Kabootar Chowk

Warsaw pigeon

*Picture from jeziorki.blogspot.com

“It’s all very good to suggest doing a business. Have you given thought to what we can sell?” Ratul grimaced at Manohar, his friend and partner in several unsuccessful ventures till date.

“Am I the only smart one? Can’t you come up with a product idea, for a change?”

“Smart indeed! The last time we went by your suggestion and started selling balloons, that kid got hurt and his Mom ravaged our store.”

“How was I to know the balloon would deflate with such an explosion?”

Ratul shook his head and flicked dust off his trousers.

He had only a single pair and the streets of Delhi weren’t conducive to cleanliness. It was several months ago that the two of them had moved to the capital from a tiny village in Haryana. Everything they had tried since went bust. Around them was the cheerful chatter of pigeons who had gathered to peck at stray grains. Nonetheless, it was a sad sun that shone down on them this morning in November.

Manohar broke into Ratul’s thoughts. “You know what I think. Those pigeons have it better than us. For one, they have wings and what better entertainment could there be than to fly? For another, they always find generous souls who offer them grains. What wouldn’t I give for a plateful of fine food?”

He was right, Ratul agreed. The pavement they were sitting on was fondly called “Kabootar Chowk” owing to the large number of pigeons who congregated there each morning. The pavement would always be littered with grains of various types. Lately, aside from pigeons, a number of crows and cows had also started to gather for food.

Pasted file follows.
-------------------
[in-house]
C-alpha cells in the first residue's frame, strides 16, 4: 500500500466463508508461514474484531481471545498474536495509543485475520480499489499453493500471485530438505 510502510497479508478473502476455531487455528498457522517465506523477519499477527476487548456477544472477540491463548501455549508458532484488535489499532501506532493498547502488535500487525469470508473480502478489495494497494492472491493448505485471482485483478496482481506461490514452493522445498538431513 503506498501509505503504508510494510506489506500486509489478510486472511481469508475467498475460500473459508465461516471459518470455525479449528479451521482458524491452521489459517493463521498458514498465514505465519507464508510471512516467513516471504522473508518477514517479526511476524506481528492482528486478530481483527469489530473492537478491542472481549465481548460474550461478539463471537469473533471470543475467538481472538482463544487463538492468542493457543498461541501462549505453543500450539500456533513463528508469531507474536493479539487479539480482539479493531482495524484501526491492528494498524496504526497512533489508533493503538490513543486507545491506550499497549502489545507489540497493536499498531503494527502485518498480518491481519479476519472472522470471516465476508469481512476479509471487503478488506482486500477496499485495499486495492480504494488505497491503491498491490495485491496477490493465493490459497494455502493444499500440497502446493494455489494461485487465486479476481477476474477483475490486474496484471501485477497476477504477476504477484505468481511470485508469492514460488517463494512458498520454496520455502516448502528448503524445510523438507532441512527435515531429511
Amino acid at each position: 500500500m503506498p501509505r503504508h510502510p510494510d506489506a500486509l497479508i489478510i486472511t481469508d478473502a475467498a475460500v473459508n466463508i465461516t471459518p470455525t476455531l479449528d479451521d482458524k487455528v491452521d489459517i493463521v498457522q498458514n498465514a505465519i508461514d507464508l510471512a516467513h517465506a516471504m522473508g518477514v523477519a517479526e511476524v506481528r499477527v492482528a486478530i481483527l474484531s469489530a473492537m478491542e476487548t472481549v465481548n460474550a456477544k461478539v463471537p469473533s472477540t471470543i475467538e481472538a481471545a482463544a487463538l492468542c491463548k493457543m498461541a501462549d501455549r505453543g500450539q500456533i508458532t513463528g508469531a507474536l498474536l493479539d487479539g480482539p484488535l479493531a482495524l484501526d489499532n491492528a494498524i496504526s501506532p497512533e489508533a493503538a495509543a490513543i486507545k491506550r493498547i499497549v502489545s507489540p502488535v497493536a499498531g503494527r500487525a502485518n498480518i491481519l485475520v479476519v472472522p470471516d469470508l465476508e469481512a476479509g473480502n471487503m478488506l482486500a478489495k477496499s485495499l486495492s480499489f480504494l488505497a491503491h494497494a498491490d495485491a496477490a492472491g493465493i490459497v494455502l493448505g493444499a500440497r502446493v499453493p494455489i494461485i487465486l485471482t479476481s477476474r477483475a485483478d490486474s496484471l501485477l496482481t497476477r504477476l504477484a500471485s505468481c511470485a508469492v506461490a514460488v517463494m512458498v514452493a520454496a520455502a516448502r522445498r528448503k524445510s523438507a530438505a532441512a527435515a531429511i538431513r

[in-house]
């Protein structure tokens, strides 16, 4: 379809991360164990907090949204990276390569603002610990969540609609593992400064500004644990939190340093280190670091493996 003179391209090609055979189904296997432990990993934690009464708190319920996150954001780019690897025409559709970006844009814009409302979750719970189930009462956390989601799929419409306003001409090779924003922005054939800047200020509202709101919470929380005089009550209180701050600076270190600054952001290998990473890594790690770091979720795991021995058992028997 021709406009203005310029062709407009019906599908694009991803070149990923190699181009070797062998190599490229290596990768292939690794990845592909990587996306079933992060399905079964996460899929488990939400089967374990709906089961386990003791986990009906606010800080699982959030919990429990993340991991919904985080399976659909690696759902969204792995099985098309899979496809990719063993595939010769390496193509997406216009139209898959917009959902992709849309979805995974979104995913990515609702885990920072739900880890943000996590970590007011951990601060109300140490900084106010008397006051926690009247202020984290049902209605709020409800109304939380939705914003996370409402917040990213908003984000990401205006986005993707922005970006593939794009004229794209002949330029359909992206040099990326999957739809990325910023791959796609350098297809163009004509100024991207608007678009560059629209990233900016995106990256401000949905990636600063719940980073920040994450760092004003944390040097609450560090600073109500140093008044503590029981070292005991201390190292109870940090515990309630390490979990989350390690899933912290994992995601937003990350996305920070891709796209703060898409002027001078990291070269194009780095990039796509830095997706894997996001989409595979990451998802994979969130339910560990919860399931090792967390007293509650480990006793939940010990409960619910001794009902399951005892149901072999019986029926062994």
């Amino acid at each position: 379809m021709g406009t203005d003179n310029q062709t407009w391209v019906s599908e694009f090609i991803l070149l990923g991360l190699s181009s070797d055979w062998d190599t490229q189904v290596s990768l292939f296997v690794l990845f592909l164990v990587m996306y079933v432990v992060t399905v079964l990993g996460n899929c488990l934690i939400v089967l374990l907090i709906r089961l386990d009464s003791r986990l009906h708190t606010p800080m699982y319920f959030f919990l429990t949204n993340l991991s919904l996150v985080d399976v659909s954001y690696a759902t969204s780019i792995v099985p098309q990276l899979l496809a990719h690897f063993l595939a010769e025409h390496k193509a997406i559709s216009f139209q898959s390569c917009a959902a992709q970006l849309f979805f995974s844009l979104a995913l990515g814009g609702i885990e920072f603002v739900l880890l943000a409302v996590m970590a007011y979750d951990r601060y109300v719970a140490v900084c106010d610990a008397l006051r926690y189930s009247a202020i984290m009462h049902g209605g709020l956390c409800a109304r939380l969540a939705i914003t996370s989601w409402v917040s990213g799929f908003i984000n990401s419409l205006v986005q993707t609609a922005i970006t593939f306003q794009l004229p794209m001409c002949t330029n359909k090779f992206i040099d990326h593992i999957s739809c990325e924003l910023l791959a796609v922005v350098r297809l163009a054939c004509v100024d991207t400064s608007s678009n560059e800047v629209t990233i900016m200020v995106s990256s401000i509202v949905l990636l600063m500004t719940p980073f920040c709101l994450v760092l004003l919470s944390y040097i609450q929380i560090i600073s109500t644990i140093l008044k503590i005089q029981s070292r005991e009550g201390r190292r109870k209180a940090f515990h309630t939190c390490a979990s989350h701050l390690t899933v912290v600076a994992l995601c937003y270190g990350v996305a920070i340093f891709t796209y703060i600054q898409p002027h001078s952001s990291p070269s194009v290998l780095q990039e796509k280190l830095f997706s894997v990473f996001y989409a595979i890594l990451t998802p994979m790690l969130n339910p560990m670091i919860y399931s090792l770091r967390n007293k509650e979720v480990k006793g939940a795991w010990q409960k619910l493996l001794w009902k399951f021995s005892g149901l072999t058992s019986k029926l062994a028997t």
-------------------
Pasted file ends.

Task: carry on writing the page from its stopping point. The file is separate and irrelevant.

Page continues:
Occasionally, there would be bystanders. “Ah, a glimpse of nature in the dust of Delhi!” There would also be photographers, clicking away on their fancy gadgets. A kid or two would always stop to watch, their parents with them. “Let us also feed them, Mamma!” “They don’t like Tiger biscuits, dear!”

“Look at them.” Manohar frowned. “How about giving biscuits to two starved human beings, for a change!”

But Ratul wasn’t listening. He was lost in thought.

The next morning dawned bright and beautiful. A new family of pigeons had arrived the previous night and now sat picnicking at Kabootar Chowk. A group of people stood watching them eat and nod their pretty heads. Two men were stationed on the pavement, handing out grains at Rs 2/- a paper packet. Trade was brisk. After all, people in Delhi are fond of fauna.

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12 thoughts on “Kabootar Chowk

    • Welcome to Saddi Delhi, Vishal. 🙂 Indeed you’re right. It has become a habit for many people. Also makes for a refreshing sight.
      Hope to see you around more often. 🙂

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